+- - - - - - - - - - - - - -|- - - - - - - - - - - - - - -+
|   Name: Happycorp         |          IP: DHCP           |
|   Date: 2019-March-05     |        Goal: Get Root!      |
| Author: Zayotic           | Difficultly: ???            |
+- - - - - - - - - - - - - -|- - - - - - - - - - - - - - -+
|                                                         |
| + Average beginner/intermediate VM, only a few twists   |
|   + May find it easy/hard (depends on YOUR background)  |
|   + ...also which way you attack the box                |
|                                                         |
| + It SHOULD work on VMware                              |
|   + REBOOT the VM if you CHANGE network modes           |
|   + Fusion users, you'll need to retry when importing   |
|                                                         |
|                                                         |
+- - - - - - - - - - - - - - - - - - - - - - - - - - - - -+
|                                                         |
|       --[[~~Enjoy. Have fun. Happy Hacking.~~]]--       |
|                                                         |
+---------------------------------------------------------+

HackinOS is a beginner level CTF style vulnerable machine. I created this VM for my university’s cyber security community and all cyber security enthusiasts. I thank to Mehmet Oguz Tozkoparan, Ömer Faruk Senyayla and Tufan Gungor for their help during creating this lab.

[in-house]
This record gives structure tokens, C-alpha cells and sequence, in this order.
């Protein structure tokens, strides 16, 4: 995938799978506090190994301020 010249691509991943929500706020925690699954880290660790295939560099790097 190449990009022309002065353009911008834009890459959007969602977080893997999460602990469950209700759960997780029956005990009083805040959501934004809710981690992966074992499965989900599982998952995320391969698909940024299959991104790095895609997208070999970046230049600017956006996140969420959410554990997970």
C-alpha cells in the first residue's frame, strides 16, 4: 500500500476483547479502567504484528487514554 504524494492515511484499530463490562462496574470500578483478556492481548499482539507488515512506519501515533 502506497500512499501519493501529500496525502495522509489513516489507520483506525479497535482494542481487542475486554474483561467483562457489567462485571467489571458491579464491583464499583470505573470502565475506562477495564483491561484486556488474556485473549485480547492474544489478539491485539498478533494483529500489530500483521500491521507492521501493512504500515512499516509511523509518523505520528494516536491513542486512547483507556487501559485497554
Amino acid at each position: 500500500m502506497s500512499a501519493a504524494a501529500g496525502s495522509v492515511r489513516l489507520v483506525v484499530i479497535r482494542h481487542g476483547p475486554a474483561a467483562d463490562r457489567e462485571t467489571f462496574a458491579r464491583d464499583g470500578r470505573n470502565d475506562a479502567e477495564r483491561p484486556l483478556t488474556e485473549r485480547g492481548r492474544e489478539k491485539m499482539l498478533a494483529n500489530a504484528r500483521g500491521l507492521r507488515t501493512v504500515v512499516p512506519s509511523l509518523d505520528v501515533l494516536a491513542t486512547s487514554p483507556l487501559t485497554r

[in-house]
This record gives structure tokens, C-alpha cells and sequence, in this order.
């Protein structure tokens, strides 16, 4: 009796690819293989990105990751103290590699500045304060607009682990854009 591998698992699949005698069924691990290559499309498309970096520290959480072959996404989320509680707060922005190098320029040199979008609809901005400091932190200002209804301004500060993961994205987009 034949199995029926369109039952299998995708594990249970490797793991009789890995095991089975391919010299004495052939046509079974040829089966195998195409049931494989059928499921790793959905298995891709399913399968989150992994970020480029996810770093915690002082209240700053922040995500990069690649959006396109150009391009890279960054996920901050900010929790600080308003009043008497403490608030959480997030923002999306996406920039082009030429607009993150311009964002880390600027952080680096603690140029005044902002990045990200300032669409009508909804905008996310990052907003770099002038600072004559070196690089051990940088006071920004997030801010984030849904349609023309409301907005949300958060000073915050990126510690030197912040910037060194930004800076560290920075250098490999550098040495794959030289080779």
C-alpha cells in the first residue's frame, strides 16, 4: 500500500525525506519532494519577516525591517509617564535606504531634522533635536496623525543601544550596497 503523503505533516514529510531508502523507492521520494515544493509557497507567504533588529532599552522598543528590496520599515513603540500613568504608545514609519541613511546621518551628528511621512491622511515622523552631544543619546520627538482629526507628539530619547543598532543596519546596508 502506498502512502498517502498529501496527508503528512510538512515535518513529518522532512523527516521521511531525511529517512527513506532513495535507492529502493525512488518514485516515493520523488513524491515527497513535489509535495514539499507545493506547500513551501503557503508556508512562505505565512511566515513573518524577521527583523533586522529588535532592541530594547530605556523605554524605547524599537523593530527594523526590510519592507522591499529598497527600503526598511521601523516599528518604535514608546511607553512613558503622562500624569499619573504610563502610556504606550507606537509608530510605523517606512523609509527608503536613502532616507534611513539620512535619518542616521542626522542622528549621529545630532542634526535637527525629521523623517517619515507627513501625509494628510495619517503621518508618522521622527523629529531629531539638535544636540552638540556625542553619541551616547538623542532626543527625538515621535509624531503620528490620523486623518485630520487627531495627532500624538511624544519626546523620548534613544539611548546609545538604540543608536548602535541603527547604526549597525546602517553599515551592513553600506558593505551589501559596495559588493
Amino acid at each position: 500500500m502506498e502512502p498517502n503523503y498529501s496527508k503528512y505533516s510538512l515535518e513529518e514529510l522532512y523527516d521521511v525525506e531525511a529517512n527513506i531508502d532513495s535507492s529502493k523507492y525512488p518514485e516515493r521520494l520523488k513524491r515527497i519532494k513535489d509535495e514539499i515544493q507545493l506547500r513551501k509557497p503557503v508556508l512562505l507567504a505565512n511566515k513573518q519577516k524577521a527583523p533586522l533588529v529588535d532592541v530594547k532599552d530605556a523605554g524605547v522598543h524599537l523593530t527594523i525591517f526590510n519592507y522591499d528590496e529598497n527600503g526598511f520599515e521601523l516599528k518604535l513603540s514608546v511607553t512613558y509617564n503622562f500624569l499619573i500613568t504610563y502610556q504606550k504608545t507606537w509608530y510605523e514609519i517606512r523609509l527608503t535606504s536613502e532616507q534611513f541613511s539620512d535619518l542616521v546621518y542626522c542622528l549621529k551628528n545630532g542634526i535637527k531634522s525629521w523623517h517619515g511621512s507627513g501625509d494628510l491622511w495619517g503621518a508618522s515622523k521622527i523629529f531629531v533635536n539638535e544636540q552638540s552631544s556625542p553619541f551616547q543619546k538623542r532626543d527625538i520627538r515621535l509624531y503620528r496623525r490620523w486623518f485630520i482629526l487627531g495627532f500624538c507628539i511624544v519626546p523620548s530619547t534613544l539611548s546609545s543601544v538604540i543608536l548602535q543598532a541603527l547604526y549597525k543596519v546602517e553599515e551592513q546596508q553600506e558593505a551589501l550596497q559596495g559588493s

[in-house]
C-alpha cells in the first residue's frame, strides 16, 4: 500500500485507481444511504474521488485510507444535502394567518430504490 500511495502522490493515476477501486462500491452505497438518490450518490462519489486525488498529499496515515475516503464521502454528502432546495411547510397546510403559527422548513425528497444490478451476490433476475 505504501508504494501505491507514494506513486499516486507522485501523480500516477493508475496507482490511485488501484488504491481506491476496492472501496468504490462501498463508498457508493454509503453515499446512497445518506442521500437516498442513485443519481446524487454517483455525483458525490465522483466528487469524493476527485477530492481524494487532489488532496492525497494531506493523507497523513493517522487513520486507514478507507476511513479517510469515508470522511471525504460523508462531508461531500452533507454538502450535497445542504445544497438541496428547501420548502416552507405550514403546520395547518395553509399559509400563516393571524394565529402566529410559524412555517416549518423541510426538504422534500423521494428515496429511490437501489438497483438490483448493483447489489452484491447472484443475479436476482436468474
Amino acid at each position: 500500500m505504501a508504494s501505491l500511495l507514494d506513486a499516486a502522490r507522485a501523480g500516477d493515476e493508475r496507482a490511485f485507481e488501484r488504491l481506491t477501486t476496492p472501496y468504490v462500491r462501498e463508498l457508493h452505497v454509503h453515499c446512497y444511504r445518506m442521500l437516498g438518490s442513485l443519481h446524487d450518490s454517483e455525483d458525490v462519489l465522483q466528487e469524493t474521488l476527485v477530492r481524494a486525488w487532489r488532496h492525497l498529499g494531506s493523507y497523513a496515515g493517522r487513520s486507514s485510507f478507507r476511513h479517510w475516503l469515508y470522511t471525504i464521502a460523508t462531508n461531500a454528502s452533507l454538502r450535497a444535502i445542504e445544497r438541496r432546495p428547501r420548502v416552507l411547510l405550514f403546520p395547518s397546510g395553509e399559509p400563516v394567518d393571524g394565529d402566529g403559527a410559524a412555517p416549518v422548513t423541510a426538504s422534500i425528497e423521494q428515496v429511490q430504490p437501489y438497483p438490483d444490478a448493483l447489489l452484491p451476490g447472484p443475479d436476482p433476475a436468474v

NOTE: localhost is meant to be there!

Description: unknowndevice64 v1.0 is a medium level boot2root challenge. The OVA has been tested on both VMware and Virtual Box.

Difficulty: Intermediate

Flags: Your Goal is to get root and read /root/flag.txt

Networking:

  • DHCP: Enabled
  • IP Address: Automatically assigned

Hint: Follow your intuitions ... and enumerate! and for any questions, feel free to contact me on Twitter: @unknowndevice64

Happy Hacking..!!!

DC: 1

DCAU 28 Feb 2019

Description

DC-1 is a purposely built vulnerable lab for the purpose of gaining experience in the world of penetration testing.

It was designed to be a challenge for beginners, but just how easy it is will depend on your skills and knowledge, and your ability to learn.

To successfully complete this challenge, you will require Linux skills, familiarity with the Linux command line and experience with basic penetration testing tools, such as the tools that can be found on Kali Linux, or Parrot Security OS.

There are multiple ways of gaining root, however, I have included some flags which contain clues for beginners.

There are five flags in total, but the ultimate goal is to find and read the flag in root's home directory. You don't even need to be root to do this, however, you will require root privileges.

Depending on your skill level, you may be able to skip finding most of these flags and go straight for root.

Beginners may encounter challenges that they have never come across previously, but a Google search should be all that is required to obtain the information required to complete this challenge.


Technical Information

DC-1 is a VirtualBox VM built on Debian 32 bit, so there should be no issues running it on most PCs.

While I haven't tested it within a VMware environment, it should also work.